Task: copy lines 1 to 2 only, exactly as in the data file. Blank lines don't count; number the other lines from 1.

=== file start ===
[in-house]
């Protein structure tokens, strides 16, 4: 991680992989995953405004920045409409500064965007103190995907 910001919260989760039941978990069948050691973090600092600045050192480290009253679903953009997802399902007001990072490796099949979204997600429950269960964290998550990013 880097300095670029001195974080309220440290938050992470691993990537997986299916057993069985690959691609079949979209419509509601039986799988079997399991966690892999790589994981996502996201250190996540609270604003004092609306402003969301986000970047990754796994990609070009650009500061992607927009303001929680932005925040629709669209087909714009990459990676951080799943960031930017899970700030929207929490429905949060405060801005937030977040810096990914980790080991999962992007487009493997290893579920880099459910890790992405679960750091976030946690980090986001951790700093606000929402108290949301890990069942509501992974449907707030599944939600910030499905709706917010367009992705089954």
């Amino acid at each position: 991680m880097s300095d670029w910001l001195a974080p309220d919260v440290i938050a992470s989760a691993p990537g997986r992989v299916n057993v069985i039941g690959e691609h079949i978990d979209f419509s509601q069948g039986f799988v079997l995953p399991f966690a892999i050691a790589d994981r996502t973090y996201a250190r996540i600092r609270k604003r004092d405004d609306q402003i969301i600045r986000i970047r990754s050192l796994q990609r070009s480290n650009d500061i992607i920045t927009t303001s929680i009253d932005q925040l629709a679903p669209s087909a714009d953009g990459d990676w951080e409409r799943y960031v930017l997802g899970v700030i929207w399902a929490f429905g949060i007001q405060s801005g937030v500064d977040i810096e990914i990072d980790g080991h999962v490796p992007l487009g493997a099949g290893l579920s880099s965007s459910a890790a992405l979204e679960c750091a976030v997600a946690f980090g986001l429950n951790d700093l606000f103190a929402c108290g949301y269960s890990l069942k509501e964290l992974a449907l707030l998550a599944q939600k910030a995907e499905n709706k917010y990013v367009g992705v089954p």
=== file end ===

[in-house]
């Protein structure tokens, strides 16, 4: 991680992989995953405004920045409409500064965007103190995907 910001919260989760039941978990069948050691973090600092600045050192480290009253679903953009997802399902007001990072490796099949979204997600429950269960964290998550990013 880097300095670029001195974080309220440290938050992470691993990537997986299916057993069985690959691609079949979209419509509601039986799988079997399991966690892999790589994981996502996201250190996540609270604003004092609306402003969301986000970047990754796994990609070009650009500061992607927009303001929680932005925040629709669209087909714009990459990676951080799943960031930017899970700030929207929490429905949060405060801005937030977040810096990914980790080991999962992007487009493997290893579920880099459910890790992405679960750091976030946690980090986001951790700093606000929402108290949301890990069942509501992974449907707030599944939600910030499905709706917010367009992705089954």